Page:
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gofish
02-01-2010, 10:55 PM
I understand the answer to my question is to avoid epoxying one's self in the first place. However:

What is the safest method to remove wet epoxy from skin. I recently discovered the advantage of white vinegar (in lieu of denatured alcohol) for clean-up. I was under the impression this was a safe way to wash your hands of any epoxy.

My concern is trans-dermal exposure and a possible resulting reaction.

Thanks

Ian McColgin
02-01-2010, 11:03 PM
I just use hot water and soap, but my days of all but swimming in the stuff are forty years in my past. Disposable gloves are cheap. Get used to putting them on as fast as any deli worker or TV criminologist does.

fair&fair
02-01-2010, 11:10 PM
Having built boats out of epoxy for some time now, and being mindful of the toxicity of the stuff, I will say that even being very careful, one will always get some on the skin from time to time. I always wash with soap and water, though vinegar, if effective, sounds like it would probably be safe. Solvents are not safe at all to use, they will just carry the chemicals straight to your liver, but will leave your skin nice and clean. The orange stuff with the pumice in it is really effective at removing epoxy.

AstoriaDave
02-01-2010, 11:12 PM
gofish,

Alcohol and acetone are more likely to assist epoxy across the skin than vinegar. The extent to which this occurs is open to debate, but in any case contact with the skin is to be avoided. There is no way to know if you are susceptible to sensitization.

Like Ian, I have exposed my skin to epoxy numerous times, in the bad old days. Nowadays, despite no sign of sensitization, I wear gloves every time I work with it, and a vapor cartridge half-face respirator filter when I do large spreads, such as during glass wet-out. Sensitization to the vapor is possible, but unlikely.

Lungs are hard to replace.

Pacific Woody
02-02-2010, 12:29 AM
I keep a stock of latex gloves on hand (no pun intended). That orange cleanser works well. My Dad always recommended a table spoon of butter topped off with a table spoon of granular sugar.......it's what I use when the orange stuff runs out......although I usually buy the stuff by the gallon with a pump for easy dispensing and keep it at the sink.

Acetone......eek, I want to keep both my ears (unlike Vincent). Or was that syphilis?

Edit: And I NEVER sand epoxy until an absolute minimum of 24 hours.....usually 48. Not-fully-cured epoxy dust is extremely toxic but once it cures it's "a little better for you".

RodB
02-02-2010, 12:34 AM
For cleaning your hands, Orange cleaner is fine and works great and I follow it with dishwashing soap. Just be sure you get the right Orange cleaner with plenty of abrasive particles in it... some brands do not have enough in my opinion.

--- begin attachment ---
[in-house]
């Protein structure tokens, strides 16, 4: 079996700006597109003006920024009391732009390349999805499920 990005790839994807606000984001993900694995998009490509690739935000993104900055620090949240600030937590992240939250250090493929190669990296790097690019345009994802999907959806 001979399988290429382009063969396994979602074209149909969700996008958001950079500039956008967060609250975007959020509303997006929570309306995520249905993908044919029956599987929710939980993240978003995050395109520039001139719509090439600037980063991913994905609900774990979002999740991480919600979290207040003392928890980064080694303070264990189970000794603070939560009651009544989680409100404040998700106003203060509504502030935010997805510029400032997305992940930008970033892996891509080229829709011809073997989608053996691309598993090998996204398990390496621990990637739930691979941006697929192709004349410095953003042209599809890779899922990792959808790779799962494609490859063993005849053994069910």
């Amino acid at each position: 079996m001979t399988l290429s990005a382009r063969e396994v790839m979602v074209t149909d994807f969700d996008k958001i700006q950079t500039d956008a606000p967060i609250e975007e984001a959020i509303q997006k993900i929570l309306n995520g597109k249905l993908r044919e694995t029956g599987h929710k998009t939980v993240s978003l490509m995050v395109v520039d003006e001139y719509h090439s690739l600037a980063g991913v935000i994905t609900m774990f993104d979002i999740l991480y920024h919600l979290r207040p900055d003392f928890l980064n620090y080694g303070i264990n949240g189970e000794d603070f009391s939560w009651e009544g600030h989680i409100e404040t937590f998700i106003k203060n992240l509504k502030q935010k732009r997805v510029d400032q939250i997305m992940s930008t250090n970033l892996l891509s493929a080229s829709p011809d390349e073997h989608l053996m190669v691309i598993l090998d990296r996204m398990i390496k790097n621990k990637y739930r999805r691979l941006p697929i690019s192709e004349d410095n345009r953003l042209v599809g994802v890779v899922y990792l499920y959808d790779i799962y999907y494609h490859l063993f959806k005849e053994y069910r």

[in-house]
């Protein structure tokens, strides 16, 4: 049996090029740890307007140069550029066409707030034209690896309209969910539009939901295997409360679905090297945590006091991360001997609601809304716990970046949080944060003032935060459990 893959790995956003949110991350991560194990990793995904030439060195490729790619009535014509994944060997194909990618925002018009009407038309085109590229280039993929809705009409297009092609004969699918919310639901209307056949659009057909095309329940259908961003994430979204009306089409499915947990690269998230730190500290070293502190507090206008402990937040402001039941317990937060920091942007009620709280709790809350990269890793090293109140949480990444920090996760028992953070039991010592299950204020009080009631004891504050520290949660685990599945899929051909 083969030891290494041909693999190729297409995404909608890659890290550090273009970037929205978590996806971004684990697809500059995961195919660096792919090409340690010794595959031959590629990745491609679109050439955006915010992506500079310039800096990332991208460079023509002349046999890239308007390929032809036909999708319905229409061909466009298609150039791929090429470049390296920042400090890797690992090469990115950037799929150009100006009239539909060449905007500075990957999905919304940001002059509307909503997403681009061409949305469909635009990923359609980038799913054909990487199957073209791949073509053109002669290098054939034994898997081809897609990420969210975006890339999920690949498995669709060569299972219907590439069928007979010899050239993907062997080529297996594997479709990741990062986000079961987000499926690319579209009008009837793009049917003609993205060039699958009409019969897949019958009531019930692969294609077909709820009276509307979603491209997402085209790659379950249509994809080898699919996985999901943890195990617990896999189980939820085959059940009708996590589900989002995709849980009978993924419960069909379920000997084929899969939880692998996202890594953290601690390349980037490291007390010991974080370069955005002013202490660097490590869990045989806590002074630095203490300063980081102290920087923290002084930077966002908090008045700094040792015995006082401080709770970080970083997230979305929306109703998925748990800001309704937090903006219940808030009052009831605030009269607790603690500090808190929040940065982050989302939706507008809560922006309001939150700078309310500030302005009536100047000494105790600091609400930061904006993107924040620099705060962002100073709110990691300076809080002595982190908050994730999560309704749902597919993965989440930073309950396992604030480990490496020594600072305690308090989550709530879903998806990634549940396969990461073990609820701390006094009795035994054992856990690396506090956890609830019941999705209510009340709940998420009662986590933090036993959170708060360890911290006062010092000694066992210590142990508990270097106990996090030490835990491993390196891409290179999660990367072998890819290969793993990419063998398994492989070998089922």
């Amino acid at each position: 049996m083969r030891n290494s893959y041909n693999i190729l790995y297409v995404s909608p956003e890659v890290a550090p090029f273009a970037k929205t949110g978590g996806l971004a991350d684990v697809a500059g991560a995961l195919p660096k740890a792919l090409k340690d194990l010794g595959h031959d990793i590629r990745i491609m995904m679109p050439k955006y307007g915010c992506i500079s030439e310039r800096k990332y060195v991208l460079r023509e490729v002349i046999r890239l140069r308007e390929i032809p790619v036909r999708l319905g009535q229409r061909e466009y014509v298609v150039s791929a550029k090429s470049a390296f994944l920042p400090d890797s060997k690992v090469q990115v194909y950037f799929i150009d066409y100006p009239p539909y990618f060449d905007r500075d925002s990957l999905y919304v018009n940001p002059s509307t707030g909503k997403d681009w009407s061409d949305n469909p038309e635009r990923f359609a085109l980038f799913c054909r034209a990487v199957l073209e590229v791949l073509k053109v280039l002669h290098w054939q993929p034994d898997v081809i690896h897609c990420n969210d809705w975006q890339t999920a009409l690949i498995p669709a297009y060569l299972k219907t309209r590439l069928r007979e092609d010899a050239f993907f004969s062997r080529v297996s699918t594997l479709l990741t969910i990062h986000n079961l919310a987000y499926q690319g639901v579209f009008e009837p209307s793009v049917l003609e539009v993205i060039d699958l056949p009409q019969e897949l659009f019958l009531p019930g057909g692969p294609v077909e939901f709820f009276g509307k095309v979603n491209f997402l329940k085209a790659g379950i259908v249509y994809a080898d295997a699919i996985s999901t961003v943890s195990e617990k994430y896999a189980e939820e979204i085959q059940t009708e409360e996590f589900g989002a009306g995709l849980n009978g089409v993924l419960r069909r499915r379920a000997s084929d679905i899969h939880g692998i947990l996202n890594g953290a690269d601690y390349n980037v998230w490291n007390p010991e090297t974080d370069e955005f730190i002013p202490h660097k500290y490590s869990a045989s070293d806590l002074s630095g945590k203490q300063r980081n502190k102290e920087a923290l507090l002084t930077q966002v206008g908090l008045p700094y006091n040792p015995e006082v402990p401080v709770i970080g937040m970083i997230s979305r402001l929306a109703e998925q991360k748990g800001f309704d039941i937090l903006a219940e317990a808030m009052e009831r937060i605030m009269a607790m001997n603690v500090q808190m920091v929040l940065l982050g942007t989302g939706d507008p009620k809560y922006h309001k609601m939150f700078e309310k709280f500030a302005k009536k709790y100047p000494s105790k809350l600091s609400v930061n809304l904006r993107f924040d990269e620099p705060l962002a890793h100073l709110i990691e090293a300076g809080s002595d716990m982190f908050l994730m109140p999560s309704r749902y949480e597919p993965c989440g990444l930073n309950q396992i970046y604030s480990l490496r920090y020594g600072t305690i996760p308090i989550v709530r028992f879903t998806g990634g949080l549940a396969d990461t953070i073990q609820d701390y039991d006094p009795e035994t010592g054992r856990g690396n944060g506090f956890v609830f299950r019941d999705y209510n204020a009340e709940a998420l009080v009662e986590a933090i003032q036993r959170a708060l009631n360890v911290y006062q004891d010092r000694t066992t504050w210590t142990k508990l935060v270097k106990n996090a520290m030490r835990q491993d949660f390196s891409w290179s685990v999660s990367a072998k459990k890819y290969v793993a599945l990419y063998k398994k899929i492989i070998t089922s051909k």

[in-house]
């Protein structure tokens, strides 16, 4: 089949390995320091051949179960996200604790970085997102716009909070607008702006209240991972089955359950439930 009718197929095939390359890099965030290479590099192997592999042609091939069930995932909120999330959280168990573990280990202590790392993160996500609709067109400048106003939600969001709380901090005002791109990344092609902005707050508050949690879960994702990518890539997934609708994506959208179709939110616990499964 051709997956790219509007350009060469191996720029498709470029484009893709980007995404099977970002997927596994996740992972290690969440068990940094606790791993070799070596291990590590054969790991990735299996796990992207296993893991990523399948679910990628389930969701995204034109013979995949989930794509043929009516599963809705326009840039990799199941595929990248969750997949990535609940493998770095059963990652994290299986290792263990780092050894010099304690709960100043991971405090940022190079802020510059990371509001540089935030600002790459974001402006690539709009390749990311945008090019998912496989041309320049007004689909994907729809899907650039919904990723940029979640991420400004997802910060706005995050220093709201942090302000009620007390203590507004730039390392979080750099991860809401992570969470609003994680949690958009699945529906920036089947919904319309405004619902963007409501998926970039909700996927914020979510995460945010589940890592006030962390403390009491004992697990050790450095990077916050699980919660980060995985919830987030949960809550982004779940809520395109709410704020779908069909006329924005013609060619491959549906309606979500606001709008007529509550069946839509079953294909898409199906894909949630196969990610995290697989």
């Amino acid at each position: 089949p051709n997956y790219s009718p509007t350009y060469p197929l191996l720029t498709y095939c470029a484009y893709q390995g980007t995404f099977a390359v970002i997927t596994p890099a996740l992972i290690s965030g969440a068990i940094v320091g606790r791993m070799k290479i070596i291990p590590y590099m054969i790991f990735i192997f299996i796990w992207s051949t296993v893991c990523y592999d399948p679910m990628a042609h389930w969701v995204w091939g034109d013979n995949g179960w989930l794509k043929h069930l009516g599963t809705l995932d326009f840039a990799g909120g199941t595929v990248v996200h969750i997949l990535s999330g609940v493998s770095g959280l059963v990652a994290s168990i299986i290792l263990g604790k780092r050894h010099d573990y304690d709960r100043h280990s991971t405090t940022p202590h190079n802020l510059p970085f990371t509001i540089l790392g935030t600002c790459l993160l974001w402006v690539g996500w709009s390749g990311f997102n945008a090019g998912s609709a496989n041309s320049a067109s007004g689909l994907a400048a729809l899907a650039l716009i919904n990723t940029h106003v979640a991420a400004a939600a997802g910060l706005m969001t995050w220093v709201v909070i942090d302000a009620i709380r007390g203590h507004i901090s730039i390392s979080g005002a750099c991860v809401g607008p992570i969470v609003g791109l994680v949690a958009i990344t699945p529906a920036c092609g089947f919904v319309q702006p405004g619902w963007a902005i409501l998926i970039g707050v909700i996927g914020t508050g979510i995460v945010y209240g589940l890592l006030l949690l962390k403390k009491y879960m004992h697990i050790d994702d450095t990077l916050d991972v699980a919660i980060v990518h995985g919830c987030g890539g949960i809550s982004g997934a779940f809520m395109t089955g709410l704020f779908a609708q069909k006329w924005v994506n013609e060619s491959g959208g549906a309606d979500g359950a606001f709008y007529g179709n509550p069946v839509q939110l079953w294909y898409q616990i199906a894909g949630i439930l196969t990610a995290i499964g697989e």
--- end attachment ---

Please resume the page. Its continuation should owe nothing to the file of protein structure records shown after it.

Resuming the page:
I recommend using the barrier cream from System Three. Its easy to apply to your hands and washes off easily when your done. I much prefer it to gloves unless I am doing some serious epoxy handling and need gloves.

You just squeeze a large dollop on your hands...and rub away covering your hands, fingers and back of hands and wrists... It dries and you forget its there. It works very well and washes off quite easily.

RodB

JimD
02-02-2010, 12:42 AM
I have very sensitive skin and use vinegar, no problem. Works better than soap and water in my experience. I also wear two layers of gloves, usually latex over nitrile.

john welsford
02-02-2010, 12:52 AM
years ago I came across a report that said, very strongly, that latex was not an effective barrier for epoxy, and may in fact be worse than bare hands. I subequently contacted protective glove manufacturer Ansell and asked the question as to which of their many gloves was the appropriate one for the chemicals in Epoxy Resin and the several hardeners common to boatbuilding in wood.
The answer was that they definitely did not reccommend their latex glove as latex was not effective, but felt that their Nitrile glove would be the best that they could offer.
Ive used them ever since, have been building in epoxy for more than 30 years, have no signs of ill effects ( knock on wood, not too hard or I'll hurt my head) and feel that this information should be more widely spread.
A bonus is that they last several uses, whereas the latex ones dont.

So, in reply to the question as to how to get the stuff off your hands, the best answer is "dont get it on your hands in the first place.

Ansell gloves are available throughout the Western world from industrial safety equipment outlets, and cost about US$14 or so per box of 100

John Welsford




I keep a stock of latex gloves on hand (no pun intended). That orange cleanser works well. My Dad always recommended a table spoon of butter topped off with a table spoon of granular sugar.......it's what I use when the orange stuff runs out......although I usually buy the stuff by the gallon with a pump for easy dispensing and keep it at the sink.